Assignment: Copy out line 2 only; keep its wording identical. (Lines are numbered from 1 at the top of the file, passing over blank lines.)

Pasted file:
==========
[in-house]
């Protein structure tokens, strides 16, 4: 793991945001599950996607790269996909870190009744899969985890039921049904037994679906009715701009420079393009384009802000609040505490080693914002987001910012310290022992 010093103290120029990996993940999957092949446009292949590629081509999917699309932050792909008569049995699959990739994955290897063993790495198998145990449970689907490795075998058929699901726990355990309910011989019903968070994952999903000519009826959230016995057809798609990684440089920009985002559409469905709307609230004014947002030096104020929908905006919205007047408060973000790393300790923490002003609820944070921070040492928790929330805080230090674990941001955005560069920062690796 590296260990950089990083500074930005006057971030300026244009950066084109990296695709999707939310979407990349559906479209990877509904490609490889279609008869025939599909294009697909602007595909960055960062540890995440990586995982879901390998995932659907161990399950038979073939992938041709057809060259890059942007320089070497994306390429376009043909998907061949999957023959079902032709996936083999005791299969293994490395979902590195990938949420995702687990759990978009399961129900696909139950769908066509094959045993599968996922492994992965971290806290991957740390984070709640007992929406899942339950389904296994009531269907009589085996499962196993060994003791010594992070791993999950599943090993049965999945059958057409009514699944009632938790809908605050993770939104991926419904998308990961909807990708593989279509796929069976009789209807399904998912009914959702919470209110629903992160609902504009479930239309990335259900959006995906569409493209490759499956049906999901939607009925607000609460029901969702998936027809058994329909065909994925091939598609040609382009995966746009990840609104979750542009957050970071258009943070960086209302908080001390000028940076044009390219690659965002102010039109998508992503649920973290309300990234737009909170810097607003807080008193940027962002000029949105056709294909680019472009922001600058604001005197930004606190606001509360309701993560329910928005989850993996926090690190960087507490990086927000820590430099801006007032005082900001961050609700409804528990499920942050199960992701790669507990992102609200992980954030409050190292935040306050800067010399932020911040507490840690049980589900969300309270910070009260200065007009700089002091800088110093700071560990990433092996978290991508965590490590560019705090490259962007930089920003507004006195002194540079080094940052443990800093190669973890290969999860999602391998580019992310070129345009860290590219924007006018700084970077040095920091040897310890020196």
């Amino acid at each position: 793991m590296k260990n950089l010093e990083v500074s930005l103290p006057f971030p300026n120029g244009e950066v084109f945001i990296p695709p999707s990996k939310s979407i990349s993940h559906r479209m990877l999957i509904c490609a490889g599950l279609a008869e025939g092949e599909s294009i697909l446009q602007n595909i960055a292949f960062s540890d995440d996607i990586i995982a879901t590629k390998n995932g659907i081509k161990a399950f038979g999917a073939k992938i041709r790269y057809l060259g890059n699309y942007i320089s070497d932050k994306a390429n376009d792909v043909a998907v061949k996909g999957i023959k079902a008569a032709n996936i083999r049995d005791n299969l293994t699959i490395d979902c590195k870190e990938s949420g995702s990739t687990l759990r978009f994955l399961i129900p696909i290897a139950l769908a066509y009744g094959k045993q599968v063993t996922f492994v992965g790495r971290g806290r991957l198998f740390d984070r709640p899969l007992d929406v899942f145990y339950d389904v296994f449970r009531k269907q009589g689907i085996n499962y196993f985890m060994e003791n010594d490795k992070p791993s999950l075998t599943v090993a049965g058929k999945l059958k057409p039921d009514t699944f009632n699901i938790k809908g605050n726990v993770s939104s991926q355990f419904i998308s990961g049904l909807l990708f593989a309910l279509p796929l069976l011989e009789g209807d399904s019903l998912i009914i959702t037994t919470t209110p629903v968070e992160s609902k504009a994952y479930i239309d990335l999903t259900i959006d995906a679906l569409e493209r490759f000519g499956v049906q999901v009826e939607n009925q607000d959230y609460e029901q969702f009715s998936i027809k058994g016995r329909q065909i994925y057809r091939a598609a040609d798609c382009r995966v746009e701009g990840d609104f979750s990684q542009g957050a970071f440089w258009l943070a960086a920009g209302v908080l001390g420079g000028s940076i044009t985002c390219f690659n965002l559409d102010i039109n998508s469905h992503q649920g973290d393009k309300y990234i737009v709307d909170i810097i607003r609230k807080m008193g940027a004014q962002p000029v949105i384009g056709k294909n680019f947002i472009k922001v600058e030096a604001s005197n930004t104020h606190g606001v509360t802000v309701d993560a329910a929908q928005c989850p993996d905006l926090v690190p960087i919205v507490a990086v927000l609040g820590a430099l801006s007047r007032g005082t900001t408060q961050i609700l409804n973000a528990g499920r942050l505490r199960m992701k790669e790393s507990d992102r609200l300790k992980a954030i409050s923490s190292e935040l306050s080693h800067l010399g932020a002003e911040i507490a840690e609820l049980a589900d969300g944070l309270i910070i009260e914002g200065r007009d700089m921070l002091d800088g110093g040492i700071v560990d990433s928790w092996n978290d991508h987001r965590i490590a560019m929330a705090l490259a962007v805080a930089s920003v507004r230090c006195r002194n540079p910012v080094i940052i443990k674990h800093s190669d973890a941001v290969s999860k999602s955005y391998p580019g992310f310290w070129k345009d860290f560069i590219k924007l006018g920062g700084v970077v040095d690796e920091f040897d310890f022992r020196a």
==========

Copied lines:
């Protein structure tokens, strides 16, 4: 793991945001599950996607790269996909870190009744899969985890039921049904037994679906009715701009420079393009384009802000609040505490080693914002987001910012310290022992 010093103290120029990996993940999957092949446009292949590629081509999917699309932050792909008569049995699959990739994955290897063993790495198998145990449970689907490795075998058929699901726990355990309910011989019903968070994952999903000519009826959230016995057809798609990684440089920009985002559409469905709307609230004014947002030096104020929908905006919205007047408060973000790393300790923490002003609820944070921070040492928790929330805080230090674990941001955005560069920062690796 590296260990950089990083500074930005006057971030300026244009950066084109990296695709999707939310979407990349559906479209990877509904490609490889279609008869025939599909294009697909602007595909960055960062540890995440990586995982879901390998995932659907161990399950038979073939992938041709057809060259890059942007320089070497994306390429376009043909998907061949999957023959079902032709996936083999005791299969293994490395979902590195990938949420995702687990759990978009399961129900696909139950769908066509094959045993599968996922492994992965971290806290991957740390984070709640007992929406899942339950389904296994009531269907009589085996499962196993060994003791010594992070791993999950599943090993049965999945059958057409009514699944009632938790809908605050993770939104991926419904998308990961909807990708593989279509796929069976009789209807399904998912009914959702919470209110629903992160609902504009479930239309990335259900959006995906569409493209490759499956049906999901939607009925607000609460029901969702998936027809058994329909065909994925091939598609040609382009995966746009990840609104979750542009957050970071258009943070960086209302908080001390000028940076044009390219690659965002102010039109998508992503649920973290309300990234737009909170810097607003807080008193940027962002000029949105056709294909680019472009922001600058604001005197930004606190606001509360309701993560329910928005989850993996926090690190960087507490990086927000820590430099801006007032005082900001961050609700409804528990499920942050199960992701790669507990992102609200992980954030409050190292935040306050800067010399932020911040507490840690049980589900969300309270910070009260200065007009700089002091800088110093700071560990990433092996978290991508965590490590560019705090490259962007930089920003507004006195002194540079080094940052443990800093190669973890290969999860999602391998580019992310070129345009860290590219924007006018700084970077040095920091040897310890020196």